Breast Cancer 'Pink Cause' Has Some Women Weary

"We need to look critically at what research is being funded. We still have no idea of the cause of breast cancer," she said. "Look at cancer of the cervix. We now have a vaccine ... no pink ribbons, runs, walks or products."

It's unclear, however, whether the multi-million dollar pink campaigns will ever lose steam, and many would argue that they shouldn't.

"Cause marketing partnerships, especially in these difficult times, are a way for people to purchase things they would purchase anyway and support their favorite charity," said Carrie Glasscock, manager of corporate relations for Susan G. Komen for the Cure organization.

The Financial Power of the Pink Ribbons

The Susan G. Komen for the Cure organization, which brings in $50 million annually from its pink ribbon campaigns, has some words of caution for those purchasing products with cause-related marketing.

The organization recommends that before purchasing a ribbon-linked product people ask themselves, "Is this company committed? How is the program structured? Who does the program benefit? How will the organization that benefits use my money? Is the program meaningful to me?"

The Komen group also uses its patented "running ribbon" shape for its 200 officially approved corporate sponsors each year.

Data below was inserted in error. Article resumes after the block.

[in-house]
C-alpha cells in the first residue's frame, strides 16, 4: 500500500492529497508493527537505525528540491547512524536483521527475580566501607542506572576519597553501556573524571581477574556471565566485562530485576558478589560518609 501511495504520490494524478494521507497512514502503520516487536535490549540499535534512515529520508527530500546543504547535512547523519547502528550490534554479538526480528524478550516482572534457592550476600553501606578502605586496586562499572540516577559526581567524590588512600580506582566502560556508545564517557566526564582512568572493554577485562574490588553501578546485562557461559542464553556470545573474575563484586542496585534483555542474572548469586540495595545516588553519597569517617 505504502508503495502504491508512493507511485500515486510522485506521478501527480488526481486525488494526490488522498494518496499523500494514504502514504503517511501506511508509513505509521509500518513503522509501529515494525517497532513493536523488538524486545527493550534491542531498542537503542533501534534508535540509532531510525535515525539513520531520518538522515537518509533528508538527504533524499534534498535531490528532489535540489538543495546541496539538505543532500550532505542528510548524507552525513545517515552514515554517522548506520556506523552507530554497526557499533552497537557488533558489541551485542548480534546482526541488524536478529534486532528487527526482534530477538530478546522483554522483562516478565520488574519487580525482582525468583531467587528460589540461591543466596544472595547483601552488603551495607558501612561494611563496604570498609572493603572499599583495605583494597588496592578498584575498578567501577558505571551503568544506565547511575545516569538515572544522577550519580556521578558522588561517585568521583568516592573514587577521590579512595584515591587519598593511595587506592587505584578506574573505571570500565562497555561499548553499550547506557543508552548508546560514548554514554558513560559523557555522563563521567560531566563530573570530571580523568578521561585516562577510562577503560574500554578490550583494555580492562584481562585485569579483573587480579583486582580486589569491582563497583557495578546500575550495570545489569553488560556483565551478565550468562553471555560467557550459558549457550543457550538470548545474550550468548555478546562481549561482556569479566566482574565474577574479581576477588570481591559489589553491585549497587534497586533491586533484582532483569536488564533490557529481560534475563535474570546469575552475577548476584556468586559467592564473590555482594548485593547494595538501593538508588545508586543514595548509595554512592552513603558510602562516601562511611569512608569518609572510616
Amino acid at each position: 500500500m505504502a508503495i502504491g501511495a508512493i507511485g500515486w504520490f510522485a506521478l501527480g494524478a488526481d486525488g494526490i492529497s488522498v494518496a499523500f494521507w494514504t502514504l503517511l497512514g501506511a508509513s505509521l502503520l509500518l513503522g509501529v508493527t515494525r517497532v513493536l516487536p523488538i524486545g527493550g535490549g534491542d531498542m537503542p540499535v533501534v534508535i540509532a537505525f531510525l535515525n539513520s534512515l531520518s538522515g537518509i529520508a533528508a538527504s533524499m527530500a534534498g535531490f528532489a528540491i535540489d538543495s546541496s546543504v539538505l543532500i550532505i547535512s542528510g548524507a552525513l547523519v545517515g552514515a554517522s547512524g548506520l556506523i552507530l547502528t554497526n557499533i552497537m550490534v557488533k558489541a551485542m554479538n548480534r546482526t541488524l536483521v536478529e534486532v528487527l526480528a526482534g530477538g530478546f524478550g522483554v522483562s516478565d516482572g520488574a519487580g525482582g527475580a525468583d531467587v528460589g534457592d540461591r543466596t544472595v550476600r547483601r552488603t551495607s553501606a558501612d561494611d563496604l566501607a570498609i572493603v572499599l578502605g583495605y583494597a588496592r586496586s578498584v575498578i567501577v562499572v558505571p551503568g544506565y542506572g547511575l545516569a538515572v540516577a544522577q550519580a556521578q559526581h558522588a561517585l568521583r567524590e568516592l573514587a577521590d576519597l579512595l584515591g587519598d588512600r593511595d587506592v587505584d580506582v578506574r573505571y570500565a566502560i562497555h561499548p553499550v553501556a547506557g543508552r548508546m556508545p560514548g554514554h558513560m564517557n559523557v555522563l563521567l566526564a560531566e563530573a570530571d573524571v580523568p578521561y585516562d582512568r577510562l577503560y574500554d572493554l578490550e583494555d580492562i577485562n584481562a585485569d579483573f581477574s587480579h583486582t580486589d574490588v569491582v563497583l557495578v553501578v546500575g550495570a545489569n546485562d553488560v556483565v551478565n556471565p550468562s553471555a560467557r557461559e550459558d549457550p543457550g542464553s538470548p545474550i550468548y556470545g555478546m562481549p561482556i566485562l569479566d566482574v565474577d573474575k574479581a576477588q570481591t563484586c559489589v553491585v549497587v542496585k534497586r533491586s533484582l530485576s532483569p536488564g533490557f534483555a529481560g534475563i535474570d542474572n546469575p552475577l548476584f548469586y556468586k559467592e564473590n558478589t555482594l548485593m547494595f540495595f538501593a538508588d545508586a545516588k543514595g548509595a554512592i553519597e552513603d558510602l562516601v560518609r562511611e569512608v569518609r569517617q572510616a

"I've been at Komen for four years, and the number of corporate partners has nearly doubled," said Glasscock. "We don't see any sign of it slowing."

This year, the sponsors run the gamut from Purina cat food to American Airlines, which decorated eight planes with the Komen pink ribbons. Glasscock said the airline promised $1 million for the next eight years to study a specific form of breast cancer.

"I can tell you, of course, every one's entitled to their own opinions," said Glasscock. "But Komen would not choose to partner with a corporation that was not making a commitment to the cause."

Lillie Shockney, a breast cancer survivor and administrative director at the Johns Hopkins Avon Foundation Breast Center, said she supports the pink campaign, even with the bad apples.

"I don't feel exploited at all. I am pleased to see that companies are supporting these research efforts," said Shockney. "It seems to me like a win-win -- a company makes money, and research benefits as well.

"But having a reporting system that shows where the money goes would be well received," she said.

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